I couldn't find any detailed reference but based on the comment in the MDC -
HTMLImageElement example, it seems that
Image is part of DOM level 0 whereas
document.createElement is part of DOM level 2.
DOM level 0 was invented by Netscape and provided a way to access the certain elements of the website. Basically all browsers support it for backwards compatibility.
But to be honest, I don't understand why the
Image constructor exists there, because, as far as I understood it, there was no way to manipulate the document with DOM level 0. Maybe it was only used internally by the browser to create the objects.
DOM level 2 is an official standard developed by the W3C.
For more information about the DOM levels, have a look at at quirksmode.org - Level 0 DOM and Wikipedia.
I've read somewhere that
Element is called host objects, is this true?
If it is, what are host objects?
The ECMAScript specification motivates host objects this way:
ECMAScript is an object-oriented programming language for performing computations and manipulating computational objects within a host environment. ECMAScript as defined here is not intended to be computationally self-sufficient; indeed, there are no provisions in this specification for input of external data or output of computed results. Instead, it is expected that the computational environment of an ECMAScript program will provide not only the objects and other facilities described in this specification but also certain environment-specific host objects, whose description and behaviour are beyond the scope of this specification except to indicate that they may provide certain properties that can be accessed and certain functions that can be called from an ECMAScript program.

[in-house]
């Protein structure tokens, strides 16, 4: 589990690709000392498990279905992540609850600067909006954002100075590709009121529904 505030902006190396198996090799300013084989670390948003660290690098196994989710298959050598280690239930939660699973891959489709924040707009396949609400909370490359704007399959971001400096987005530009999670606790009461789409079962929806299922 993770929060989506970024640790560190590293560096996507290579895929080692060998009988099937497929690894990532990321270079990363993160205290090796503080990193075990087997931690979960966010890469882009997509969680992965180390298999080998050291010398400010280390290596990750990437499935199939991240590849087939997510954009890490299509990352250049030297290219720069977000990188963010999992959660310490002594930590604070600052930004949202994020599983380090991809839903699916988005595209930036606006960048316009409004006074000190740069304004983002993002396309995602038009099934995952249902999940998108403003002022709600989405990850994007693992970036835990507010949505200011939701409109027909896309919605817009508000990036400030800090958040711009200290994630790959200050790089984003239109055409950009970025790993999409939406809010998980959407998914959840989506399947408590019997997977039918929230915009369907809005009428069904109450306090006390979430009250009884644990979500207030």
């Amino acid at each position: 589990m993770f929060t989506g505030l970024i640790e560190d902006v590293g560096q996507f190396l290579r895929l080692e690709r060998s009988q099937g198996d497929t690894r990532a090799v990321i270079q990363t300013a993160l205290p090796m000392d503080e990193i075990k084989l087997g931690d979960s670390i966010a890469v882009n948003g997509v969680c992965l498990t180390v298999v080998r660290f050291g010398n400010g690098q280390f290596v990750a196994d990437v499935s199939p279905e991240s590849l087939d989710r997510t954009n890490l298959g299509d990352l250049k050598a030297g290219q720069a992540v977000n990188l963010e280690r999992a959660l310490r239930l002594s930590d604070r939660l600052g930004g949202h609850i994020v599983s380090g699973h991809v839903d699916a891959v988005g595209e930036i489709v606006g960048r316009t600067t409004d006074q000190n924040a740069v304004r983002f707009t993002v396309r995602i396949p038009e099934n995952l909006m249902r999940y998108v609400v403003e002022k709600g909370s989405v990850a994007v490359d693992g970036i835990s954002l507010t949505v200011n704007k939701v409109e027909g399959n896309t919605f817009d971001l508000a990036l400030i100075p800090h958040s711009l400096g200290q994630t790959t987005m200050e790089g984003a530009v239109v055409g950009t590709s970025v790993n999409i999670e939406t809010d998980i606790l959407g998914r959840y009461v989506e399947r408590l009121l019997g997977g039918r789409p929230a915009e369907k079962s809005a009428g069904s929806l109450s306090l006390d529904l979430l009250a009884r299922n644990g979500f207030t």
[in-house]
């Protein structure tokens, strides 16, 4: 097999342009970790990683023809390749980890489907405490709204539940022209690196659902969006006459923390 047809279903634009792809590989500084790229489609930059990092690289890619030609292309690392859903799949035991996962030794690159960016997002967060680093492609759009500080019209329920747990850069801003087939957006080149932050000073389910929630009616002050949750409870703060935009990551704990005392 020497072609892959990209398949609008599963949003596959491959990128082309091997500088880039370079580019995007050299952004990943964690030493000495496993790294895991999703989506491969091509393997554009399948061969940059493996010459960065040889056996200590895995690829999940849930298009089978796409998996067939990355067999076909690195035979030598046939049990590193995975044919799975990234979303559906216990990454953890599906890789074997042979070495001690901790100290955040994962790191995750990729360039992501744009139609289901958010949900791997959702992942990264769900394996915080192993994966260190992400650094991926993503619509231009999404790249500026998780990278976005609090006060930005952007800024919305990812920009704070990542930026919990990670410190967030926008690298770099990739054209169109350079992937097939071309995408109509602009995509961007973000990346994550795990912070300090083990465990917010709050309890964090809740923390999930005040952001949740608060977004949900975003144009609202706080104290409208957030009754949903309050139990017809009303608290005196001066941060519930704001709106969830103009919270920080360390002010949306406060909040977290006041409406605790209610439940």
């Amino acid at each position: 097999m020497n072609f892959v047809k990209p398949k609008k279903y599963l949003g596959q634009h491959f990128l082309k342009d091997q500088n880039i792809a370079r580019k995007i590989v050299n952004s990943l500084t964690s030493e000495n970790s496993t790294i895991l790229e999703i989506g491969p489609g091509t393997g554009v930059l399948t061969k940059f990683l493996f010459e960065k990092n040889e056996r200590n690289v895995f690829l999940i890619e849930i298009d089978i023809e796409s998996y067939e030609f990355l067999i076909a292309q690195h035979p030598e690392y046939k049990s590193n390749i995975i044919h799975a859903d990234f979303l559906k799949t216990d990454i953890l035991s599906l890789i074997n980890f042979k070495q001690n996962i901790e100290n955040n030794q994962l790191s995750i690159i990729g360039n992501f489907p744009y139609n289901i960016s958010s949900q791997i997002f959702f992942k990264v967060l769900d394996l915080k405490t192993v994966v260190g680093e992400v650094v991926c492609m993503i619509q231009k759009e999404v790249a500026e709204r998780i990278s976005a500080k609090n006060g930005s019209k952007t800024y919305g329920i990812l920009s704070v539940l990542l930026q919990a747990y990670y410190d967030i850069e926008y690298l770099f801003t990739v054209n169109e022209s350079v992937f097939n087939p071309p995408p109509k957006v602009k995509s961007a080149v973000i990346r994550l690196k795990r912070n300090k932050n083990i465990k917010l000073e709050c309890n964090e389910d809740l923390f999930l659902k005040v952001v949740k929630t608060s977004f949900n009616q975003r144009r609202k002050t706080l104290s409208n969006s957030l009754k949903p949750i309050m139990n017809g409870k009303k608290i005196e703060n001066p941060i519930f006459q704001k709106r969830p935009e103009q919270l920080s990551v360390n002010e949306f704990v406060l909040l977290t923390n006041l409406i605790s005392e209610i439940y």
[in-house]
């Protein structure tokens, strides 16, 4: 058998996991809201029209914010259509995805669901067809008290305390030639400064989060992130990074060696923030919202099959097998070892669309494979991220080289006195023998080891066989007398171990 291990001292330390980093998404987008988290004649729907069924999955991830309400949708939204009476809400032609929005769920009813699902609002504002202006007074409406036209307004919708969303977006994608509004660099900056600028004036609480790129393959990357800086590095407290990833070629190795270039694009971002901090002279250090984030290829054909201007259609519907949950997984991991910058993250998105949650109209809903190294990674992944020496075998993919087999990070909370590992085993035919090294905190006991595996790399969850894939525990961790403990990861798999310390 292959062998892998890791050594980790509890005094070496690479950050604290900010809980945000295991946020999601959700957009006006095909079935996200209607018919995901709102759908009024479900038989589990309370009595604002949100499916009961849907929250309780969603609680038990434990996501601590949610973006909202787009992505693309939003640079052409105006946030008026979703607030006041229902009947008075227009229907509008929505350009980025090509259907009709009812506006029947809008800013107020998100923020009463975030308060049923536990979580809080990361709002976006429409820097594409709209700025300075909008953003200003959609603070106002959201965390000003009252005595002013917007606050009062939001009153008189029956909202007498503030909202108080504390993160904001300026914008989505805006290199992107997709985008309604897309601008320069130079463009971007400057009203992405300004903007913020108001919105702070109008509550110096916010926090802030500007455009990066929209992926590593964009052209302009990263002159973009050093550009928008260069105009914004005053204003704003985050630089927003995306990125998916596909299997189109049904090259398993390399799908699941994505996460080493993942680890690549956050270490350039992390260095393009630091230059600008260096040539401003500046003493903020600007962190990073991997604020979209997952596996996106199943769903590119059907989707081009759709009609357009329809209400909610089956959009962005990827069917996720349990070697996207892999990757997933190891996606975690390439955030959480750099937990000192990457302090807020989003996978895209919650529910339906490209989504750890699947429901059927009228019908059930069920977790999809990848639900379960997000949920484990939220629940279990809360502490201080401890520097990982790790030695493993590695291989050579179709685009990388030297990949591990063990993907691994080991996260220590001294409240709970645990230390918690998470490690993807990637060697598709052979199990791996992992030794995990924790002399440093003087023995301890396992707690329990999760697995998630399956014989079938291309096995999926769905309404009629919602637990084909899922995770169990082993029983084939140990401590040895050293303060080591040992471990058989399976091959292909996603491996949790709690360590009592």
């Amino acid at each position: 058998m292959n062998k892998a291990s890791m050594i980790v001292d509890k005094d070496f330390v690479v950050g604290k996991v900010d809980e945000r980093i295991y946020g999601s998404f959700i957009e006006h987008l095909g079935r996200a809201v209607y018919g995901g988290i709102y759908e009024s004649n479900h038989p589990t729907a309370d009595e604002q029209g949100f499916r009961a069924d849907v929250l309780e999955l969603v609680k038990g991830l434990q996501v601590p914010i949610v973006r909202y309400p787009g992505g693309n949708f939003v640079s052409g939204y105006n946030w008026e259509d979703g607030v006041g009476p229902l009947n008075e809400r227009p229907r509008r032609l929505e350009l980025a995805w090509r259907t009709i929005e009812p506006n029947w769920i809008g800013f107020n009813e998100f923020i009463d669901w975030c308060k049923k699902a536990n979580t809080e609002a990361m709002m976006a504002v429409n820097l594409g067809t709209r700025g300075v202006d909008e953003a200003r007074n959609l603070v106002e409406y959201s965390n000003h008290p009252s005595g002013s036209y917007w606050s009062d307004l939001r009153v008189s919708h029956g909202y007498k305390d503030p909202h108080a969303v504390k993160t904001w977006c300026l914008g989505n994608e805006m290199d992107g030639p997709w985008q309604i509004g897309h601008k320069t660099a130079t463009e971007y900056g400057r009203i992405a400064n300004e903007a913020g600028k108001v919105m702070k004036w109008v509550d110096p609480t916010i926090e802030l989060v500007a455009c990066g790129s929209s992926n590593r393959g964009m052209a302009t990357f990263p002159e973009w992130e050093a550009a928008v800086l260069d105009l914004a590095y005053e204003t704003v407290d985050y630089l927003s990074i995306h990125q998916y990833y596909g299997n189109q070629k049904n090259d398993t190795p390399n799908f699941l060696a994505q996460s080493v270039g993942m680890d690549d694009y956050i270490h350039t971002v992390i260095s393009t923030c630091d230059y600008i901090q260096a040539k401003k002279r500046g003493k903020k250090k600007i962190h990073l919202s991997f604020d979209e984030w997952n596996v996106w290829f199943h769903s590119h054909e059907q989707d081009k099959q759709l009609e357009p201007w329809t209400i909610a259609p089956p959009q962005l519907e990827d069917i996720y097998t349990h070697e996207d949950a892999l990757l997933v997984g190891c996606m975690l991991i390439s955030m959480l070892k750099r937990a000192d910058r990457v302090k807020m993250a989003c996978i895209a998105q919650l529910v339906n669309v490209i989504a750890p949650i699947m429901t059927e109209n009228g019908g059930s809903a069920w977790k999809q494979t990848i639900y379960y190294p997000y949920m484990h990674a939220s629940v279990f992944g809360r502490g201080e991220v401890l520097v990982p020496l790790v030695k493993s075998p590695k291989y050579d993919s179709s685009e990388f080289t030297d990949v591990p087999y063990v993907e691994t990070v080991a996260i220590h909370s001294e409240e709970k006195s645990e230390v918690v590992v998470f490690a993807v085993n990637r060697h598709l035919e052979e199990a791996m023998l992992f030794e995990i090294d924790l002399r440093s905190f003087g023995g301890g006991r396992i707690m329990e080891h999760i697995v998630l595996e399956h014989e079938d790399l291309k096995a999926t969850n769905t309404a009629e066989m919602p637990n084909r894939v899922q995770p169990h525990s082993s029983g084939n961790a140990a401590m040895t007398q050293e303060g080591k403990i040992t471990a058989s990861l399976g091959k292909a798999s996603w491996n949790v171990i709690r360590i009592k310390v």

object supplied by the host environment to complete the execution environment of ECMAScript.
NOTE Any object that is not native is a host object.
So any object that is not defined in the specification and provided by the environment is a host object. These are for example in a browser (among others):